JPMorgan's annual Global Technology, Media and Telecom Conference is being held this week, and on Monday (May 23), Visa CEO Charlie Scharf got a chance to present Visa’s point of view on four very strategic aspects of its roadmap: Visa Europe, China, EMV and digital payments.
Here's a few excerpts of what Scharf said on those trending topics.
"We’re very excited about Visa Europe. As I think you know, those of you who followed us know we renegotiated the earn-out, and we filed our applications with the European Commission, which is the last approval that we need. And they put out something last week that said that they expected to reach a decision by June 15, which is great for us. So, we are hopeful that will close around the end of the quarter."
Visa's China Footprint
"China is a complicated one. So, just as a refresher, we cannot compete domestically in China today ... It will be probably a year to year-and-a-half process before we're actually able to process our first transaction domestically within China. I have been very, very consistent on this — that we view this as a long-term opportunity. It's going to require some investment but not a crazy amount of investment. And it's an opportunity where we think we can add value to both the banks and the consumers, as well as the merchant community in the Chinese marketplace ... It's a long-term play. We'll see how the market develops, and time will tell."
Chip Card Evolution
"The movement from magstripe to chip is taking place faster than it's taking place in any other market in the world. And absolutely, we'd love to see it happen even quicker than that, but it takes time. It's not just a question of issuing the card; it's a question of — it's not a question of buying the terminal, [which] very often leads to get[ting] integrated into someone's operating environment. Very often, there are things like loyalty programs that are embedded in these machines, other experiences people like to use a[t] checkout, and it takes time."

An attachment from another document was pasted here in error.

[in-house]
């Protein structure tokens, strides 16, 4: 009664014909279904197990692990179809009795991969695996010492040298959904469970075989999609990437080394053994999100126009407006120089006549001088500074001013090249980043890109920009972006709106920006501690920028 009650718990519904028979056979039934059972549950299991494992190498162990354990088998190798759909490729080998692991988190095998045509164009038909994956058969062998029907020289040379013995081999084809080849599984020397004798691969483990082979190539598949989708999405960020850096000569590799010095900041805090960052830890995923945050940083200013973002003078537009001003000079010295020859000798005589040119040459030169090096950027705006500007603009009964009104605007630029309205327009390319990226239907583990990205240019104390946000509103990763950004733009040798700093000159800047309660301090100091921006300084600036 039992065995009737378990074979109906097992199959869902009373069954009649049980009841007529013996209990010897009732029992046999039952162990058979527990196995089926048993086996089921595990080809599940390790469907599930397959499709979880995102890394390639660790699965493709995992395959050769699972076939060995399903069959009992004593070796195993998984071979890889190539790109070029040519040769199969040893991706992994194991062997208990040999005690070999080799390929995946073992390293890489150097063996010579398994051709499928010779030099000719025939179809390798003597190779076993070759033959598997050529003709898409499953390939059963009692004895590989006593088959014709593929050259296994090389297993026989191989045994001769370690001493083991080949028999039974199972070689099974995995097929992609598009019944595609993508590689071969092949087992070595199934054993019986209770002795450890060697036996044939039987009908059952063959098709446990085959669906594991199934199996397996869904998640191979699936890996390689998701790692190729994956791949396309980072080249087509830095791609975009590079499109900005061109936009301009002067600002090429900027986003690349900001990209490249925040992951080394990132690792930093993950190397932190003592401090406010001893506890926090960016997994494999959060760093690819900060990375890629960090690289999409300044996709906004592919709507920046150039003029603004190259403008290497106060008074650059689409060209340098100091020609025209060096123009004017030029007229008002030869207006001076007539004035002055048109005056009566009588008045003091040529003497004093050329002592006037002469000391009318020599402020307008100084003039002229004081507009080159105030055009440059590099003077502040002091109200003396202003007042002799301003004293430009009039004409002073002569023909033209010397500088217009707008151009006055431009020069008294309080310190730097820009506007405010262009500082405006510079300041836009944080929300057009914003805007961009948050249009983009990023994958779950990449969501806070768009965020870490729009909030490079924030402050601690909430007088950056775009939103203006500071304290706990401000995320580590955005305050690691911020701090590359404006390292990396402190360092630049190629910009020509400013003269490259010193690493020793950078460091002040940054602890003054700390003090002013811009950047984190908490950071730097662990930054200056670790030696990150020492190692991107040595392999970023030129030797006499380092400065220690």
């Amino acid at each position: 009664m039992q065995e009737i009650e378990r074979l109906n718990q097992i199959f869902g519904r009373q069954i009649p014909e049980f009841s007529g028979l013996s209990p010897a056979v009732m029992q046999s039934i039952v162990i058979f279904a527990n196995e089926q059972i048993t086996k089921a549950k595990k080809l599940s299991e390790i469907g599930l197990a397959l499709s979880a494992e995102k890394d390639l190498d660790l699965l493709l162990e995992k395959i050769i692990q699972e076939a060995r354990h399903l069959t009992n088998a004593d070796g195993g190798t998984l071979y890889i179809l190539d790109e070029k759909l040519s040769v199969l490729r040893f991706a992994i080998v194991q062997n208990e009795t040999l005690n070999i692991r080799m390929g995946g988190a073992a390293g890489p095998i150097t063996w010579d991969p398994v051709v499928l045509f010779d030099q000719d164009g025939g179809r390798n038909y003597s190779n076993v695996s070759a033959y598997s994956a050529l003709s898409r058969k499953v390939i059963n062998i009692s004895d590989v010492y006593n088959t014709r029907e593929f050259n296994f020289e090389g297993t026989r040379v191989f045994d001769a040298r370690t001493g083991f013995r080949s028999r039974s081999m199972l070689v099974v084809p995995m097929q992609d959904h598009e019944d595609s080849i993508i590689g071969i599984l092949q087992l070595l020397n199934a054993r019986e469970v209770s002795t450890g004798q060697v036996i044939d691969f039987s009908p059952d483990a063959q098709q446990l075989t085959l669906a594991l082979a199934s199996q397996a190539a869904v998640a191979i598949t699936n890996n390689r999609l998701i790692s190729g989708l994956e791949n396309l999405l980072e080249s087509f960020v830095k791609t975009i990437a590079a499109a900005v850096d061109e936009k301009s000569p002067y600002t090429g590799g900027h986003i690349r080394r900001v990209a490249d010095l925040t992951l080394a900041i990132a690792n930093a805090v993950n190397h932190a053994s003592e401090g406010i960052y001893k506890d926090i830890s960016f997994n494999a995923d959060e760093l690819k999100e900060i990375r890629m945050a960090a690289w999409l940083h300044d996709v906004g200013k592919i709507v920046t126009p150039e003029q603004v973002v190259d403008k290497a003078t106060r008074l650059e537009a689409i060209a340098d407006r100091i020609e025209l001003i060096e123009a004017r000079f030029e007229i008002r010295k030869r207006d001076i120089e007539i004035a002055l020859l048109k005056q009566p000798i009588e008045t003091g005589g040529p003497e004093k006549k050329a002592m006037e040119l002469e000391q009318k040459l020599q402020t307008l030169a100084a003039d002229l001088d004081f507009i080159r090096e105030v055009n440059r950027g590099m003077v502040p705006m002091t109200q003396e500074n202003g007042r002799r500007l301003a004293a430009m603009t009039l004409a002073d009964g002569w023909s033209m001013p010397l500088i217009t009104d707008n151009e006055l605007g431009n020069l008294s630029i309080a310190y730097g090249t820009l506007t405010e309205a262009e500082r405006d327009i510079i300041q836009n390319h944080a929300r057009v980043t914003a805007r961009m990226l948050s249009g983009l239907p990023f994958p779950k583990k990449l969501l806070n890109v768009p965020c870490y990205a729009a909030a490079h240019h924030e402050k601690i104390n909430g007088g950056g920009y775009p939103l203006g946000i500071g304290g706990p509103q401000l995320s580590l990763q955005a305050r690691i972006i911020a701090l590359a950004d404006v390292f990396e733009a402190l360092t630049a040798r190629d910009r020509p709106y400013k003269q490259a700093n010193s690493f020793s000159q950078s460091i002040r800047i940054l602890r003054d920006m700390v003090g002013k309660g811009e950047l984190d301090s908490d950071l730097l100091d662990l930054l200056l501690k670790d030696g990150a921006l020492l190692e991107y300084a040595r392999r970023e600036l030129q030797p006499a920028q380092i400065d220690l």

The Chip-And-PIN Debate
"If a merchant wants the customer to use a PIN for whatever reason, for security reasons, for their own economic reasons, they have the ability to steer the consumer towards that method of payment. But our view is ultimately: If a consumer decides that they're not comfortable using the PIN at the point of sale, which 90 percent of the consumers tell us in our research they're concerned about, half of them say they're extremely concerned about using it because of that — the possibility of having the PIN stolen, the card stolen and then having someone [have] access to all of their banking things. We don't think it's right to push consumers beyond a place where they want to go."
Visa Checkout Evolution
"We don't view Visa Checkout as the one thing that has to be successful. We're lucky enough that we don't have to pick and choose consumer experiences that will win in the marketplace ... And if we can ensure that we and our clients and their clients conduct commerce in a frictionless way, where we capture those payments, if it's Visa Checkout, that's great; if it's one of the other pays or the other ways to be paid, we're fine with that as well. And ultimately, that'll do. If we are growing our share of digital commerce, that’s the way we'll view success. It might be Visa Checkout; it might be one of the other things. So far, Visa Checkout is doing well. We have about 12 million consumers online continuing to build the addressable volume. I make very clear: It's a long-term, merchant-by-merchant build on the acceptance side."
The full transcript of this conversation can be found here.